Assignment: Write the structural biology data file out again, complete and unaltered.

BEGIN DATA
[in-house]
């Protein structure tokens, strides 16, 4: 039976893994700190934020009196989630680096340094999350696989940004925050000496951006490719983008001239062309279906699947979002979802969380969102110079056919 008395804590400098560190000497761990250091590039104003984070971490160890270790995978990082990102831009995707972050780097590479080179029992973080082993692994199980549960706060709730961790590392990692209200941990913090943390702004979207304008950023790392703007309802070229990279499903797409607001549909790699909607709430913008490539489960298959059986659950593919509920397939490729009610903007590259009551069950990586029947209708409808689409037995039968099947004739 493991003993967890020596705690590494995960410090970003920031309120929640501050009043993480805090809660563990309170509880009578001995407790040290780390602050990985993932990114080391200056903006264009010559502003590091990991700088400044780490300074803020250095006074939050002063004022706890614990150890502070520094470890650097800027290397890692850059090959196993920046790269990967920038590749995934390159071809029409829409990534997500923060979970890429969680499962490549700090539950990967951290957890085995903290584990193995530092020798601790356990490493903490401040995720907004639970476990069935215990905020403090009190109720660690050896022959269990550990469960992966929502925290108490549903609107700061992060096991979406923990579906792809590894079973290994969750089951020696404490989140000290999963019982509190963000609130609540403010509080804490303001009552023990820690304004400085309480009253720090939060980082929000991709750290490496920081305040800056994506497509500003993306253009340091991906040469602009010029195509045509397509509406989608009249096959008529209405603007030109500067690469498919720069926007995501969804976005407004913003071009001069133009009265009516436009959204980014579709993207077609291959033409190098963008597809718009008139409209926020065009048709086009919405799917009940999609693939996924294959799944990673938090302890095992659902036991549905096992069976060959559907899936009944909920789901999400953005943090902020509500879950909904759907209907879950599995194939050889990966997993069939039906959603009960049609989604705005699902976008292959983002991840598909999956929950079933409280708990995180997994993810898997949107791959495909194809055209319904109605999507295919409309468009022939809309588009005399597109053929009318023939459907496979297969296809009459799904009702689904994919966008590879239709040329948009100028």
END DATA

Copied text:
[in-house]
């Protein structure tokens, strides 16, 4: 039976893994700190934020009196989630680096340094999350696989940004925050000496951006490719983008001239062309279906699947979002979802969380969102110079056919 008395804590400098560190000497761990250091590039104003984070971490160890270790995978990082990102831009995707972050780097590479080179029992973080082993692994199980549960706060709730961790590392990692209200941990913090943390702004979207304008950023790392703007309802070229990279499903797409607001549909790699909607709430913008490539489960298959059986659950593919509920397939490729009610903007590259009551069950990586029947209708409808689409037995039968099947004739 493991003993967890020596705690590494995960410090970003920031309120929640501050009043993480805090809660563990309170509880009578001995407790040290780390602050990985993932990114080391200056903006264009010559502003590091990991700088400044780490300074803020250095006074939050002063004022706890614990150890502070520094470890650097800027290397890692850059090959196993920046790269990967920038590749995934390159071809029409829409990534997500923060979970890429969680499962490549700090539950990967951290957890085995903290584990193995530092020798601790356990490493903490401040995720907004639970476990069935215990905020403090009190109720660690050896022959269990550990469960992966929502925290108490549903609107700061992060096991979406923990579906792809590894079973290994969750089951020696404490989140000290999963019982509190963000609130609540403010509080804490303001009552023990820690304004400085309480009253720090939060980082929000991709750290490496920081305040800056994506497509500003993306253009340091991906040469602009010029195509045509397509509406989608009249096959008529209405603007030109500067690469498919720069926007995501969804976005407004913003071009001069133009009265009516436009959204980014579709993207077609291959033409190098963008597809718009008139409209926020065009048709086009919405799917009940999609693939996924294959799944990673938090302890095992659902036991549905096992069976060959559907899936009944909920789901999400953005943090902020509500879950909904759907209907879950599995194939050889990966997993069939039906959603009960049609989604705005699902976008292959983002991840598909999956929950079933409280708990995180997994993810898997949107791959495909194809055209319904109605999507295919409309468009022939809309588009005399597109053929009318023939459907496979297969296809009459799904009702689904994919966008590879239709040329948009100028």